These suggest some sharp questions for those promoting inclusive business within an MNC. For example, do MNCs learn enough from new business models that are emerging that are successfully reaching people on low incomes? Are they finding the right finance, expertise and non-traditional partners? Are they open to the opportunities that buying-in smaller companies with viable business models might present? All of these questions are explored in the Inclusive Business Boost reports, with some great examples of the answers that some companies that are finding.
However, the reports do more than illuminate successful approaches to addressing internal constraints. They challenge us to look beyond our traditional approach of developing inclusive business models in-house and consider a ‘make or buy’ strategy for inclusive business.
They also remind us that the world is rapidly becoming a different place than it was a decade ago, with many, new, tech-enabled opportunities and dynamic, new companies that should make us reconsider and reimagine what inclusive business can be.
The rise of new tech giants is also creating a burning platform for established companies that need to innovate or die. So they are developing new innovation capacity. Why shouldn’t these innovation structures and processes be used for inclusive business initiatives?
And what do our researchers not agree on?
When commissioning these reports the BIF team was deliberately asking different organisations to look at the same issue from different angles. While many of their findings are the same, there are also some different perspectives on where solutions might lie.
Some reports suggest that inclusive business models with the promise of scale and profitability are now possible in today’s tech enabled world that weren’t even a few years ago. One school of thought in the reports is that this means that the internal constraints that appear to prevent inclusive business from thriving may not actually matter so much after all. If this is right then normal business processes may be fine for developing inclusive business models. It also suggests that existing innovation pathways may simply be expanded in order to deliver successful inclusive business. Therefore solutions to the slow progress with inclusive business lie in focussing on business models that promise to meet internal investment hurdles and reject more quickly those that don’t.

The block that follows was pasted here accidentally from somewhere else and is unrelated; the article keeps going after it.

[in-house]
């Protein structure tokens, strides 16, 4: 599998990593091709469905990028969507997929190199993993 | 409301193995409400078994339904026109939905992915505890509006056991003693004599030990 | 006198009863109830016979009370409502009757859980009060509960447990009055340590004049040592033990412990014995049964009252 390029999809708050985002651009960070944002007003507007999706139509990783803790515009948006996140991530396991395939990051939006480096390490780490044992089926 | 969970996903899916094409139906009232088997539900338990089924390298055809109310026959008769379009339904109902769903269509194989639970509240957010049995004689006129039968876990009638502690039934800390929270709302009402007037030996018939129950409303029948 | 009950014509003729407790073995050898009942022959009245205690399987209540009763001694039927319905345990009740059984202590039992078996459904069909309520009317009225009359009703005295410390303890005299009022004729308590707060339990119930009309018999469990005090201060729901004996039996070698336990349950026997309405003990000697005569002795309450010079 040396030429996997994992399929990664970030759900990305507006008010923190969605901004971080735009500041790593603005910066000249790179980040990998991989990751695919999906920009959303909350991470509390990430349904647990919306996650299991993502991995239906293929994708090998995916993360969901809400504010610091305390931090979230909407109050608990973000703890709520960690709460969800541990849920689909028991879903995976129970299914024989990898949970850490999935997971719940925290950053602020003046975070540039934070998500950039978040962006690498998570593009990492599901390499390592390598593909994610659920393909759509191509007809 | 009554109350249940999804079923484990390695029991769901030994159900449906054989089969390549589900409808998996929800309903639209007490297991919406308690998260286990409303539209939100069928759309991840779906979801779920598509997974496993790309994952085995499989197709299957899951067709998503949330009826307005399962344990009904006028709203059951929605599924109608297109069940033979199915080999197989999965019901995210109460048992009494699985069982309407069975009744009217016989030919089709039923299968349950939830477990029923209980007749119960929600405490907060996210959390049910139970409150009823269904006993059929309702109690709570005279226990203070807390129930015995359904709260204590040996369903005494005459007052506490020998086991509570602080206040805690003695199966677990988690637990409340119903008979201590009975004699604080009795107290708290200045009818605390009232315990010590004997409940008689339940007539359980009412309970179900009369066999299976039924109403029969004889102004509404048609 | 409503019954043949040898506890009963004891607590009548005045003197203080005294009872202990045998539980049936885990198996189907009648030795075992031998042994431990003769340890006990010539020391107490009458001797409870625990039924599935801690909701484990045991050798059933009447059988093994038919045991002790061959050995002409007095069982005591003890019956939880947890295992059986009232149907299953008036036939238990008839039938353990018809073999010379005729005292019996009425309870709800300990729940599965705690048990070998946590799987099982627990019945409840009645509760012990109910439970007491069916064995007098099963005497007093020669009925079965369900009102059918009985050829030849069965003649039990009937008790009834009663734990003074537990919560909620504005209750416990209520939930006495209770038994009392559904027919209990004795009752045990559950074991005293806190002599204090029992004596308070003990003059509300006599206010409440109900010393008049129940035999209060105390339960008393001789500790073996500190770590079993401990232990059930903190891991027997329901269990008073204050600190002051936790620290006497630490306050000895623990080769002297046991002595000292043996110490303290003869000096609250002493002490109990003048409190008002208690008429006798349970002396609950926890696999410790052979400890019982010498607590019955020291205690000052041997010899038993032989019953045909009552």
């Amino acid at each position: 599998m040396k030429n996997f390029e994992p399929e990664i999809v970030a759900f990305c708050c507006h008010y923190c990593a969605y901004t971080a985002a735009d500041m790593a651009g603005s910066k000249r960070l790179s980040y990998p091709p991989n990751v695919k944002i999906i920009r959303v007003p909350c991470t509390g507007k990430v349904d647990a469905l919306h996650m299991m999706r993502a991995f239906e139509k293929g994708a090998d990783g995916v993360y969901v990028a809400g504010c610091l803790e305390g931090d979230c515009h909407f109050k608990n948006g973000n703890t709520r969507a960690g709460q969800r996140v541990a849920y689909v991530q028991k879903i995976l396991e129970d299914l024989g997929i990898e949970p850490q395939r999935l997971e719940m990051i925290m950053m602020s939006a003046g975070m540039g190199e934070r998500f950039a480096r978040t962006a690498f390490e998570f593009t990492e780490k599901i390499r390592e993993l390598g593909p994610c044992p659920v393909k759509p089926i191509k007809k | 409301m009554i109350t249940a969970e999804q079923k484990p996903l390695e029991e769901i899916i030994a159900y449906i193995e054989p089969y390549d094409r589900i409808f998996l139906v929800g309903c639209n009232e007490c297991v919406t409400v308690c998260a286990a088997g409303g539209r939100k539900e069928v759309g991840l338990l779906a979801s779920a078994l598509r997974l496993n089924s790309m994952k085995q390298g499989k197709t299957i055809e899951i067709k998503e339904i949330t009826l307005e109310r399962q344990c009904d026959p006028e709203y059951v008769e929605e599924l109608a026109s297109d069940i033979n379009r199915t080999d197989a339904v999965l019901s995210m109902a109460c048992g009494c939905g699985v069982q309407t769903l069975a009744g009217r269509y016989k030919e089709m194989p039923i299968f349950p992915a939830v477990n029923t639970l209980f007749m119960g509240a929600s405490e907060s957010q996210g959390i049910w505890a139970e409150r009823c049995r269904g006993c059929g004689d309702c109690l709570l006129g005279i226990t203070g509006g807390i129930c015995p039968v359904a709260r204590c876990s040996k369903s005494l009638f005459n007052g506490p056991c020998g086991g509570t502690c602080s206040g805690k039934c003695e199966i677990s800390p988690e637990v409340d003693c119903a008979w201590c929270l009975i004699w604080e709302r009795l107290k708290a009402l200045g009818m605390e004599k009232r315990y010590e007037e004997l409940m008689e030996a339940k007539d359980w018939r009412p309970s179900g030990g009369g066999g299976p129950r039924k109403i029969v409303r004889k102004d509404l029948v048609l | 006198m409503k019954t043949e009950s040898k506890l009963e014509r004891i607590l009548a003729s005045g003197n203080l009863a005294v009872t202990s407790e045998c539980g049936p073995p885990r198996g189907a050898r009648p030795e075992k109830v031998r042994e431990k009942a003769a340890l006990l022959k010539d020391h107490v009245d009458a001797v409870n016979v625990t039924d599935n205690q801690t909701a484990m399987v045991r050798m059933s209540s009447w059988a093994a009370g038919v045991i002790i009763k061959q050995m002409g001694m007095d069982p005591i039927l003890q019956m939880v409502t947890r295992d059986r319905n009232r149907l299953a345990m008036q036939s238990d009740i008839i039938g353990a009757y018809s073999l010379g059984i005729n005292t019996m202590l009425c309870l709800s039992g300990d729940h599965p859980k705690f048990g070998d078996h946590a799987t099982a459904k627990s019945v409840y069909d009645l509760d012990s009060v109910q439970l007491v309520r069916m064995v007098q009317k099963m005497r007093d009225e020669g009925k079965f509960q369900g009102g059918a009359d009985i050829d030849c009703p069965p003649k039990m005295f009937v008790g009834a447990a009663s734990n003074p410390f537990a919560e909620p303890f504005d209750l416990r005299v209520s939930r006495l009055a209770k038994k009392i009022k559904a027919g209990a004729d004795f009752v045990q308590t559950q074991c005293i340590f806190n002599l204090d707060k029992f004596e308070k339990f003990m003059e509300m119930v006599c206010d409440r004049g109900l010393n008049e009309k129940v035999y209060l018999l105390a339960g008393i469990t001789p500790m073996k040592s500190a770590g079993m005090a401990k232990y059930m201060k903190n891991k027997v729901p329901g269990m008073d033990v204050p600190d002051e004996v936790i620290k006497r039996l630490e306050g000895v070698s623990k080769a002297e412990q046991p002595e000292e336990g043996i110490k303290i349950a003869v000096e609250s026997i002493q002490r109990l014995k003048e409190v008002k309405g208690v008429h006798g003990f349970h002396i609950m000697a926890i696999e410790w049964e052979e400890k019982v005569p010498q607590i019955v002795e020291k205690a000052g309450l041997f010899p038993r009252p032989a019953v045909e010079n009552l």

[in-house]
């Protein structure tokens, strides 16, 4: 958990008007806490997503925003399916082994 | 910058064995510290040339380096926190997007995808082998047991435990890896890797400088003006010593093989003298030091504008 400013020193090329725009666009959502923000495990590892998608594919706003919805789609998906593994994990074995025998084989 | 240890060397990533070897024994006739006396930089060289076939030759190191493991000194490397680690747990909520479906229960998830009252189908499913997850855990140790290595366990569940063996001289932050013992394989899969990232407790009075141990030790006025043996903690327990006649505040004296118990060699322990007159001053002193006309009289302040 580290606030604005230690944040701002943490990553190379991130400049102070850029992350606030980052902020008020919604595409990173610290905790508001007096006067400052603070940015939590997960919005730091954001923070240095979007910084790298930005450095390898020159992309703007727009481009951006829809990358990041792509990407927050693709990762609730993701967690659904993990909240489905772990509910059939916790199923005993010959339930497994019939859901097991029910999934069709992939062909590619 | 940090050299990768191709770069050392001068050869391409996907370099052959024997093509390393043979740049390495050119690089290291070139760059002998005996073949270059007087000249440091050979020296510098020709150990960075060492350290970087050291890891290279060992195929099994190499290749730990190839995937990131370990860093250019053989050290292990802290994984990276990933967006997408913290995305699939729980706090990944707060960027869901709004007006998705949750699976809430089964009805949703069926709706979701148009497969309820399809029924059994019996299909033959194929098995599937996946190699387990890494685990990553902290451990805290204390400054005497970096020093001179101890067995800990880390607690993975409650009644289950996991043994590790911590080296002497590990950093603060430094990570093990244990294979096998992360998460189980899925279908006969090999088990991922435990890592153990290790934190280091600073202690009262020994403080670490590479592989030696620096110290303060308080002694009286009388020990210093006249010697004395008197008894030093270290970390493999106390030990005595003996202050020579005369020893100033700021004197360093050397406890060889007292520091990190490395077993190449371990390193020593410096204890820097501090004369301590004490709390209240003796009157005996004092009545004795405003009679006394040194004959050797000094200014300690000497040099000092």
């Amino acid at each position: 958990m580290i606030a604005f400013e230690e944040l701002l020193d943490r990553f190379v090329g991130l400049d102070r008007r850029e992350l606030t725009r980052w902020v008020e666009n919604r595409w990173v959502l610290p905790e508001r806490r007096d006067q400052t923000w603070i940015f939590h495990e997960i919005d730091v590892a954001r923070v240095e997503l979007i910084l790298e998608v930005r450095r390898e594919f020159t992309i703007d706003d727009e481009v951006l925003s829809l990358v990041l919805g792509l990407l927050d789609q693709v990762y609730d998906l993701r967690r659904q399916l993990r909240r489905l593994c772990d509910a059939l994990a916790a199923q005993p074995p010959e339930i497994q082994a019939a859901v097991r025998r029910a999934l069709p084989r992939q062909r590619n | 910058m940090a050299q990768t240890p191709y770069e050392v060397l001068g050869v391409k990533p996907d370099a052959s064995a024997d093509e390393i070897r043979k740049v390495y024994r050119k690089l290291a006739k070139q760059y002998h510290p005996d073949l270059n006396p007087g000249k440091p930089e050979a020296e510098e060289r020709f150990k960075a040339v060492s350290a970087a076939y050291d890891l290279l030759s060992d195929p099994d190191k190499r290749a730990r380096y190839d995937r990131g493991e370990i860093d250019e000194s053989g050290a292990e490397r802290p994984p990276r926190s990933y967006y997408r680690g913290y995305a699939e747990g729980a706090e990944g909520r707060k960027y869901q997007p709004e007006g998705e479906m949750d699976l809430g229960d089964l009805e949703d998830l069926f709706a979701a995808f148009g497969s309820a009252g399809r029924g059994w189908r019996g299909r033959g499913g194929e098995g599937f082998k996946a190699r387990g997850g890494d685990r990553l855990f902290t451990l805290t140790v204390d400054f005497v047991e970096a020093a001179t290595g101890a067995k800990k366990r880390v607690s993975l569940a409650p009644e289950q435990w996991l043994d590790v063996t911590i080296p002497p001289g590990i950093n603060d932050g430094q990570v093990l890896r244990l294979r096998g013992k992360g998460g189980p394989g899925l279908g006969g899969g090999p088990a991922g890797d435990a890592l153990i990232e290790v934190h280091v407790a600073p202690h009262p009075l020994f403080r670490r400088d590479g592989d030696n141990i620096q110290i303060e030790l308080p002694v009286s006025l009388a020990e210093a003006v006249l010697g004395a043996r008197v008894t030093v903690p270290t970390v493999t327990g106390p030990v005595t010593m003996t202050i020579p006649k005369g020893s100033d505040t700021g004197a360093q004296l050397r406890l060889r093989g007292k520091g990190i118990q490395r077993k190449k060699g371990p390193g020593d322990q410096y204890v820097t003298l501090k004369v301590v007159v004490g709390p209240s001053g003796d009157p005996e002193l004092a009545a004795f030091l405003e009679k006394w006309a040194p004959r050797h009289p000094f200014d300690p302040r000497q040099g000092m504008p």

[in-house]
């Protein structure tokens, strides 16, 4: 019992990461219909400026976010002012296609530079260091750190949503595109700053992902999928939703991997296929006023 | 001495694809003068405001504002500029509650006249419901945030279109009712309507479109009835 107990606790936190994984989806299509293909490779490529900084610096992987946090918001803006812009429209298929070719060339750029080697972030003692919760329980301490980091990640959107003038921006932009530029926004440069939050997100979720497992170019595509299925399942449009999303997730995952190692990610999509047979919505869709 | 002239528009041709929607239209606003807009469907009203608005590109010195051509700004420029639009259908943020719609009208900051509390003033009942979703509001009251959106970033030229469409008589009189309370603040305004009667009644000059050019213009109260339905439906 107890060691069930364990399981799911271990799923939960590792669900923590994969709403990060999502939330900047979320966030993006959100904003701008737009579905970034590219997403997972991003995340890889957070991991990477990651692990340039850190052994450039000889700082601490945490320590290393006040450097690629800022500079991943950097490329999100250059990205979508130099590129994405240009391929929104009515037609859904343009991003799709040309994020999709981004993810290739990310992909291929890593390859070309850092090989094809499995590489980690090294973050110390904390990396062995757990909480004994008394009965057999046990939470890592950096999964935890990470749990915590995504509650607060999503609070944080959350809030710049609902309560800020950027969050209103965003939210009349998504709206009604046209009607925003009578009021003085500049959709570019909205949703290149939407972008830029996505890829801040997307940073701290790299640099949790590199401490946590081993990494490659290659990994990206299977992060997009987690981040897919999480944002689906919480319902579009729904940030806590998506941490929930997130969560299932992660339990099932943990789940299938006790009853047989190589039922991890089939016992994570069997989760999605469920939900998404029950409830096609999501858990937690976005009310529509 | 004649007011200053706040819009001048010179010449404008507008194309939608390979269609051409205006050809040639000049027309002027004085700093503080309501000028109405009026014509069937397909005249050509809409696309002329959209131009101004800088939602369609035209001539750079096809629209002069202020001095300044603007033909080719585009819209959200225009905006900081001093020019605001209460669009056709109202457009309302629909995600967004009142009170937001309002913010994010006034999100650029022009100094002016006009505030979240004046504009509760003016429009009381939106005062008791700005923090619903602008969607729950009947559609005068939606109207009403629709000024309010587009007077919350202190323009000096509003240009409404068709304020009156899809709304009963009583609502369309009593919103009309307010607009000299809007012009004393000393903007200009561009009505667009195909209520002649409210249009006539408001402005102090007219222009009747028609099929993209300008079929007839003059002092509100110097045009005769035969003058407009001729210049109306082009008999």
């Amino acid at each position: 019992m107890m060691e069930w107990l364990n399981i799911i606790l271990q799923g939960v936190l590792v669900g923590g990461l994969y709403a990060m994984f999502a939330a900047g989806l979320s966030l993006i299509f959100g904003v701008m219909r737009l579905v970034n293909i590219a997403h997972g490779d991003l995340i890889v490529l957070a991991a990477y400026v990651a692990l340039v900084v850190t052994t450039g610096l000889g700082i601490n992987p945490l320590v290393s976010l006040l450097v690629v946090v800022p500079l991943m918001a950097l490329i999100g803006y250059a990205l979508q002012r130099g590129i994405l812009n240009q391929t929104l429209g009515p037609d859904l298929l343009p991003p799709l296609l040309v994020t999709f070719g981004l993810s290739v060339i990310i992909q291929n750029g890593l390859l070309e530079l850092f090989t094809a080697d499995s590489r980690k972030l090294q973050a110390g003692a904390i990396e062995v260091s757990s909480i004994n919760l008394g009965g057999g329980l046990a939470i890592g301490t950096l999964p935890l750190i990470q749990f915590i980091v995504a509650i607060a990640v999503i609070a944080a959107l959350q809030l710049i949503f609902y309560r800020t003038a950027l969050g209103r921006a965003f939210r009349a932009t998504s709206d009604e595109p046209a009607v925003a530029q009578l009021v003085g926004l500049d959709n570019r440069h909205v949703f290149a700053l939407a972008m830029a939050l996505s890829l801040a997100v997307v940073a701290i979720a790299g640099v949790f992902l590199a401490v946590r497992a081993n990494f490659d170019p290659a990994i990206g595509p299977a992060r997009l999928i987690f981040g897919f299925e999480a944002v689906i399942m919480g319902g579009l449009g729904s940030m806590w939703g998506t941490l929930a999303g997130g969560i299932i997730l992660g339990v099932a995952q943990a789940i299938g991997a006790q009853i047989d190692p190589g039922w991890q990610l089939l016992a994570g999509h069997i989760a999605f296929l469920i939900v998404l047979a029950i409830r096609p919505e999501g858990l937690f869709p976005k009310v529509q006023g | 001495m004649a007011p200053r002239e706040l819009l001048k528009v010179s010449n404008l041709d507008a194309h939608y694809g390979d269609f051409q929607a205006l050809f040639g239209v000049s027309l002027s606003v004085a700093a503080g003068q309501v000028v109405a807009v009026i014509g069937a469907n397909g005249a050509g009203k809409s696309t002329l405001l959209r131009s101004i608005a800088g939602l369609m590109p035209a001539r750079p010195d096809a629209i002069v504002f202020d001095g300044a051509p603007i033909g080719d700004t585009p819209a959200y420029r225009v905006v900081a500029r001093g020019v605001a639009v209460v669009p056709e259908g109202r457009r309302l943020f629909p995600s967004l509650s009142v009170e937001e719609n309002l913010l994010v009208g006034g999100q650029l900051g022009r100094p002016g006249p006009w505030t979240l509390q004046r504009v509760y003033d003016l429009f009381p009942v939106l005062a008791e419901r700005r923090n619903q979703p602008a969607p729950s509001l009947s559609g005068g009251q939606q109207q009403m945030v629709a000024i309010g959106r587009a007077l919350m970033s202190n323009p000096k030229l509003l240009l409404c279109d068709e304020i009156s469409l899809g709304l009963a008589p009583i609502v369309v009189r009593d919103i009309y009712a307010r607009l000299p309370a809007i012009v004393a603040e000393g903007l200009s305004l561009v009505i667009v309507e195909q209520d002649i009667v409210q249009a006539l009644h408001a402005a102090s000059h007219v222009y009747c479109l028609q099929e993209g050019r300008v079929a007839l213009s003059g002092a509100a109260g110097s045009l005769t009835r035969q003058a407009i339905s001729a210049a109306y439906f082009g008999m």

Other reports would not fully agree with this analysis. They suggest that existing investment criteria should not apply to inclusive business, which has a value to the company and society beyond the metrics that would apply to other investments. Companies can focus on addressing the internal constraints that are still holding up progress in scaling successful inclusive business models.
I think these are excellent points to debate. I hope that as we engage with our peers to share and discuss these reports over the next six weeks, we can further explore these issues and help people within MNCs to find solutions appropriate to their organisation that will help them to reach the next level – and in doing so realise the promise that inclusive business continue to offer.
Bio: Tom has 30-years’ experience in the development sector. From his early career with CDC to his more recent consultancy work, Tom’s interest and experience is in improving the lives of people living in poverty in market-based interventions, through facilitating the private sector to better address poverty and disadvantage.